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The future of Slovenia’s food industry

Slovenia’s food industry carves out a cleaner, greener future
Growing business

Slovenia’s food industry carves out a cleaner, greener future

With increasing concerns over the provenance of produce and its environmental impact, Slovenia’s big brands are joining forces with SMEs to meet consumer demands and boost business.

Charlotte Ricca

17/03/2022

Slovenia’s food and beverage industry is one of its economy’s most important sectors: is the third biggest in terms of employee numbers – and is still growing. 

The county has a tradition of high-quality produce with strong regional brands. However, it also has a history of international imports, due to its challenging agricultural conditions. 

Half of its total surface is located in highlands or mountains, and less than 30% is classified as agricultural land. Therefore, food self-sufficiency in certain sectors is low compared with the rest of Europe. 

However, things are starting to change. While imports remain high, producers are increasing exports thanks in part to easier access to foreign markets, and the number of small and medium-sized enterprises (SMEs) in food production has risen significantly. As a result, more companies are now investing in vertical integration. 

Creating a self-sustaining food chain is also a consumer-driven process and the pandemic has seen a shift in demand. There is increasing awareness among Slovenians about the provenance and environmental impact of the food they purchase. And they are prepared to pay extra for it.
 

"Consumers are more demanding – it’s not just about price any more. They think about what they are going to buy and how,. On one side they are interested in quality, taste and trusted brands, but on the other, there are concerns about the environmental footprint and provenance of products. These demands are driving the food industry."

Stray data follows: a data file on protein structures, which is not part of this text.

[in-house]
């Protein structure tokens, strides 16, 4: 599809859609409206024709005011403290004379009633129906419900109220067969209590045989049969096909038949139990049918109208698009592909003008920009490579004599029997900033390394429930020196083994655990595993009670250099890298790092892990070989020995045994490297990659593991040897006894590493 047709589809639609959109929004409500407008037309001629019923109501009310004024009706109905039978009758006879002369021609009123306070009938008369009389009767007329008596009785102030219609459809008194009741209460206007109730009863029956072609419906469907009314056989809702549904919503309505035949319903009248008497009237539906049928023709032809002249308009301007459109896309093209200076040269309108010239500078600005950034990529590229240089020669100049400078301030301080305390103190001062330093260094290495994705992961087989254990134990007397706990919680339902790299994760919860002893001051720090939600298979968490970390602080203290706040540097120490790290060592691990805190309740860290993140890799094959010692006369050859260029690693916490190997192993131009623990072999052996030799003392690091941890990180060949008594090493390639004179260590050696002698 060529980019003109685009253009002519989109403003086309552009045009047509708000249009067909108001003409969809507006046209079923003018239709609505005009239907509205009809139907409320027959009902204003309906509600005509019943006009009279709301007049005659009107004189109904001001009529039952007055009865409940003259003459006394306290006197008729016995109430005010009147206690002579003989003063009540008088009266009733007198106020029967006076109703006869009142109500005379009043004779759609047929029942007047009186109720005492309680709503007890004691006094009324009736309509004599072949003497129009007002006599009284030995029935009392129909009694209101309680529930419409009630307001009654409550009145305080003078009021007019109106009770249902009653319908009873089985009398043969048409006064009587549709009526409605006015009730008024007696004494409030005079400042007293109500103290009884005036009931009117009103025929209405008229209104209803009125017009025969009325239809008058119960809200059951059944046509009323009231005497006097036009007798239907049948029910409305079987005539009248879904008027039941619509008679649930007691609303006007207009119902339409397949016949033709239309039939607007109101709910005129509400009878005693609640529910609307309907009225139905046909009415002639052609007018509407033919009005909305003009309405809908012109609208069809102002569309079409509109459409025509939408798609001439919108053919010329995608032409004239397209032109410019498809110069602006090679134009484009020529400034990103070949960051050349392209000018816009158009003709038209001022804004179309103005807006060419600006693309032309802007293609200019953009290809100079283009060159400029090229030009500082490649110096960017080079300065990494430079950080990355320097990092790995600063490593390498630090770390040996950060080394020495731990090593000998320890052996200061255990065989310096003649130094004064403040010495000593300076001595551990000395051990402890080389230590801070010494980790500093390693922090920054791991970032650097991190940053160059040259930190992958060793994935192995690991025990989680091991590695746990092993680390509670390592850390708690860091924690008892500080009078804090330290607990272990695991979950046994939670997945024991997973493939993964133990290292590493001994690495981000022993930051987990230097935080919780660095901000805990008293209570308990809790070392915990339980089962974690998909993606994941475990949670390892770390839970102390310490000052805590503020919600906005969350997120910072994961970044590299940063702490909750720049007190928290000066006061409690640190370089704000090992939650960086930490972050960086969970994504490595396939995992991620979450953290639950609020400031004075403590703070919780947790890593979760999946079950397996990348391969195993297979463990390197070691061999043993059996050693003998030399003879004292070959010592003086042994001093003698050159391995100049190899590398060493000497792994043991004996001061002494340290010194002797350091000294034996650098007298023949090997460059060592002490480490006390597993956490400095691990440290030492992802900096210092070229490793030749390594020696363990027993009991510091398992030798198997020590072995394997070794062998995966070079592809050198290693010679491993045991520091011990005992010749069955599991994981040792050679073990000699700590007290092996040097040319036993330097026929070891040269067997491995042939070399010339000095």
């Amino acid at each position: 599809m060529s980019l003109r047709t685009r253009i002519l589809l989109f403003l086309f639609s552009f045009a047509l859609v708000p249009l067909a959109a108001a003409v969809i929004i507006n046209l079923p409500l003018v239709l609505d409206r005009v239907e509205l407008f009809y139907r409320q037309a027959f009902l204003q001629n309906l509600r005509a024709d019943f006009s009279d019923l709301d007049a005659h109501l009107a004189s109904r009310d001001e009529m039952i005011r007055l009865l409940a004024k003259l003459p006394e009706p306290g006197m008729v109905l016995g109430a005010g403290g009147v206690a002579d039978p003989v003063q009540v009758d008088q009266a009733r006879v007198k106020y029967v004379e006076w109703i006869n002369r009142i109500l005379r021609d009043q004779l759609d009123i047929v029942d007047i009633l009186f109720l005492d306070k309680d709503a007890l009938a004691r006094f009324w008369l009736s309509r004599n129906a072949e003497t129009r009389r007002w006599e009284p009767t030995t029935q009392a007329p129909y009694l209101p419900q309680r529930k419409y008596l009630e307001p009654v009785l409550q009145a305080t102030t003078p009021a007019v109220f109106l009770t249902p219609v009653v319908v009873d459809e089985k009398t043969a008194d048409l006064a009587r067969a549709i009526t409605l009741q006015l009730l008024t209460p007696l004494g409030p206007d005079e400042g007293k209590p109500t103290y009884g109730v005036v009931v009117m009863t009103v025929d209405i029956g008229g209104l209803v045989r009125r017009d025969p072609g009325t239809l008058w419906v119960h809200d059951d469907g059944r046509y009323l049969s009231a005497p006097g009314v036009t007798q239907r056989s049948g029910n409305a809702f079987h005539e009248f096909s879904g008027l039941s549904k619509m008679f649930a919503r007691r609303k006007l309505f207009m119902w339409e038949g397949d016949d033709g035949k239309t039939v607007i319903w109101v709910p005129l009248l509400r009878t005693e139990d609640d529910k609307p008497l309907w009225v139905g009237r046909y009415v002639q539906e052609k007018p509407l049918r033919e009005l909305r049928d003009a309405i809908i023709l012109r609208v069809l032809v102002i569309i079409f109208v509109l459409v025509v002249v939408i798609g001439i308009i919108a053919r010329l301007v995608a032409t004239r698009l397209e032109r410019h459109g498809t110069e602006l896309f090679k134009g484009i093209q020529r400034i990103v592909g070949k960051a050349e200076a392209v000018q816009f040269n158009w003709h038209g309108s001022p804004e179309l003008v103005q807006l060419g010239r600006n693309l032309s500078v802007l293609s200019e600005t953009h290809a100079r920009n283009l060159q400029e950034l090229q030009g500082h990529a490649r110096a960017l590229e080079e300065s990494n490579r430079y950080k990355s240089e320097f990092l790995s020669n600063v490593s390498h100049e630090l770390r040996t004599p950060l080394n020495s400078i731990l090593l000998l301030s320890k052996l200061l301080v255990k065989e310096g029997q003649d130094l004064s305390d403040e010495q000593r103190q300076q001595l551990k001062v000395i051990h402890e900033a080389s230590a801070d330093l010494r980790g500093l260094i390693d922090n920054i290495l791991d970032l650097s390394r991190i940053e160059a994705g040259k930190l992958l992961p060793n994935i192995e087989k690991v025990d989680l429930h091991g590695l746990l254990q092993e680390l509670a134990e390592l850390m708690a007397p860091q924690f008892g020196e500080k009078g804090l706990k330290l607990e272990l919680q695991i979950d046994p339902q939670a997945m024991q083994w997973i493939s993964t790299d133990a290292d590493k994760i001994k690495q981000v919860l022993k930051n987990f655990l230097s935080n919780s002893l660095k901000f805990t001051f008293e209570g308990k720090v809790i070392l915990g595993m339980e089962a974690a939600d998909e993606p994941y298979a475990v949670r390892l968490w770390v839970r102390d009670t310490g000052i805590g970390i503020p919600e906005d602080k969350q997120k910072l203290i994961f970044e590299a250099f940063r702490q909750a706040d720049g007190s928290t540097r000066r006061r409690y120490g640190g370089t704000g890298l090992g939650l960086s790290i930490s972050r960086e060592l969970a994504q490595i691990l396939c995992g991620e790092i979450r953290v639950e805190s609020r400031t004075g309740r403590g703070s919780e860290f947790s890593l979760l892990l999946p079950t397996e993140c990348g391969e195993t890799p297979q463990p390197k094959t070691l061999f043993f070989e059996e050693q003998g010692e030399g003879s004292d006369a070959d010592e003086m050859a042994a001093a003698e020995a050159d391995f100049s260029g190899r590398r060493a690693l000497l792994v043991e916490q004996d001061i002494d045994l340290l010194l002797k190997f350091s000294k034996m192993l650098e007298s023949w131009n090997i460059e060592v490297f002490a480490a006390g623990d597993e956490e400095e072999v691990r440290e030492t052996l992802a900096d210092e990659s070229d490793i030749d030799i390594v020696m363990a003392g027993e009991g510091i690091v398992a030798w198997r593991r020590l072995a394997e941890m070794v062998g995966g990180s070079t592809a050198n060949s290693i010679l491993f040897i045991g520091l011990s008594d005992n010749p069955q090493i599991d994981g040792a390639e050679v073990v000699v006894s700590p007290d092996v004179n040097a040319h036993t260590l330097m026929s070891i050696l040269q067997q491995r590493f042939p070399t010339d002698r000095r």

Drago Kavšek, board member for SMEs and large corporates at Intesa Sanpaolo Bank

The demand for locally produced, environmentally friendly food represents new opportunities for farmers in terms of food production and waste management. There is growing scope to use agricultural waste more effectively, by recycling and reusing it. There are also exciting new opportunities for banks looking to invest in sustainable agriculture.

This emerging trend extends from field to fork, and it’s not just producers looking to reduce their environmental footprint. Suppliers are also looking at ways to minimise their impact, such as finding alternatives to plastic packaging. “In the past, convenience was the prevailing factor in packaging,” says Kavšek. “But now we are seeing more eco-friendly options such as recycled plastic, and a reduction in packaging materials.” 

There is a growing number of SMEs meeting these demands in terms of provenance and environmental credentials. However, many don’t have the resources to invest in new, green technology. As a result, another trend in Slovenia’s food and drinks industry is a growing number of mergers and acquisitions, as big brands such as Žito take over SMEs. 

What these major brands also bring to the table is access to new markets, and exports are slowly increasing in Slovenia: there was a 2% rise in 2020, generating a revenue of €700m. 

The benefits of these mergers are mutual. While the major corporates help SMEs to expand, they are benefiting from acquiring brands with a strong heritage and loyal customer base. 

This trend has seen a small number of large firms dominate the market in the Slovenian food and beverage sector. Just 2% of companies in the food industry are responsible for 71% of exports, 62% of sales and more than 54% of all employees.

However, it has also created an interesting pattern of stratification: on one hand there are smaller companies focused on carving out their niche, while on the other hand, giants of the sector are making high-profile purchases to satisfy the changing needs of their customer. 

“There is a small concentration of big firms expanding, but also lots of new SMEs emerging,” says Kavšek. “Ultimately, a combination of local produce and self-sustainability – along with the consolation of large multi-nationals, which offers access to new markets – which will secure the future of our food and beverage industry.”

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